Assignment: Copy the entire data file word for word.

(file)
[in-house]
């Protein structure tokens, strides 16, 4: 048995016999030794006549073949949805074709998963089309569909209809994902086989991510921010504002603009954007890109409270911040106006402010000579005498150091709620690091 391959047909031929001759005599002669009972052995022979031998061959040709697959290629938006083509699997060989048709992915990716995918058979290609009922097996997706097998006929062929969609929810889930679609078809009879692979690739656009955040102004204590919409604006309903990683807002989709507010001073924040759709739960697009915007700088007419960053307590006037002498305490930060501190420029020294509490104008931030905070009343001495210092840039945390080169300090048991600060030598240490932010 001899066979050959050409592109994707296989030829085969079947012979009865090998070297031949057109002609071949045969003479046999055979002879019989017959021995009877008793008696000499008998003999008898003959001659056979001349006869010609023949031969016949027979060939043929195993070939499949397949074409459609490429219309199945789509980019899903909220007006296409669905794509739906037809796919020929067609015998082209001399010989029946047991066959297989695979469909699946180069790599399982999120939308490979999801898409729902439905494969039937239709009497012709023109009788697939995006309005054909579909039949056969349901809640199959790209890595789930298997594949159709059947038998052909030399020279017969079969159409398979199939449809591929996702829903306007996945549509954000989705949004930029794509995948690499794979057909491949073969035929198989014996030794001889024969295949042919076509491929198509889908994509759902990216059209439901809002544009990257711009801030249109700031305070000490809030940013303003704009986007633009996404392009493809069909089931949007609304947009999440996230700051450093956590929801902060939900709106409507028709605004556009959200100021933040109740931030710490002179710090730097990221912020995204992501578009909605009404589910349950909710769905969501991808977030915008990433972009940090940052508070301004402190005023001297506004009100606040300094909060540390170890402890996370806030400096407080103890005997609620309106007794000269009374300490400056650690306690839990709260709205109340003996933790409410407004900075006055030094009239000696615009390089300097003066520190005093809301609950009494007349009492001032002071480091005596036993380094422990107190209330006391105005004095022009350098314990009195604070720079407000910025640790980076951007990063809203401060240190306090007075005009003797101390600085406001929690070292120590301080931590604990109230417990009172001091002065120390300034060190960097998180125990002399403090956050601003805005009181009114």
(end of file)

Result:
[in-house]
């Protein structure tokens, strides 16, 4: 048995016999030794006549073949949805074709998963089309569909209809994902086989991510921010504002603009954007890109409270911040106006402010000579005498150091709620690091 391959047909031929001759005599002669009972052995022979031998061959040709697959290629938006083509699997060989048709992915990716995918058979290609009922097996997706097998006929062929969609929810889930679609078809009879692979690739656009955040102004204590919409604006309903990683807002989709507010001073924040759709739960697009915007700088007419960053307590006037002498305490930060501190420029020294509490104008931030905070009343001495210092840039945390080169300090048991600060030598240490932010 001899066979050959050409592109994707296989030829085969079947012979009865090998070297031949057109002609071949045969003479046999055979002879019989017959021995009877008793008696000499008998003999008898003959001659056979001349006869010609023949031969016949027979060939043929195993070939499949397949074409459609490429219309199945789509980019899903909220007006296409669905794509739906037809796919020929067609015998082209001399010989029946047991066959297989695979469909699946180069790599399982999120939308490979999801898409729902439905494969039937239709009497012709023109009788697939995006309005054909579909039949056969349901809640199959790209890595789930298997594949159709059947038998052909030399020279017969079969159409398979199939449809591929996702829903306007996945549509954000989705949004930029794509995948690499794979057909491949073969035929198989014996030794001889024969295949042919076509491929198509889908994509759902990216059209439901809002544009990257711009801030249109700031305070000490809030940013303003704009986007633009996404392009493809069909089931949007609304947009999440996230700051450093956590929801902060939900709106409507028709605004556009959200100021933040109740931030710490002179710090730097990221912020995204992501578009909605009404589910349950909710769905969501991808977030915008990433972009940090940052508070301004402190005023001297506004009100606040300094909060540390170890402890996370806030400096407080103890005997609620309106007794000269009374300490400056650690306690839990709260709205109340003996933790409410407004900075006055030094009239000696615009390089300097003066520190005093809301609950009494007349009492001032002071480091005596036993380094422990107190209330006391105005004095022009350098314990009195604070720079407000910025640790980076951007990063809203401060240190306090007075005009003797101390600085406001929690070292120590301080931590604990109230417990009172001091002065120390300034060190960097998180125990002399403090956050601003805005009181009114």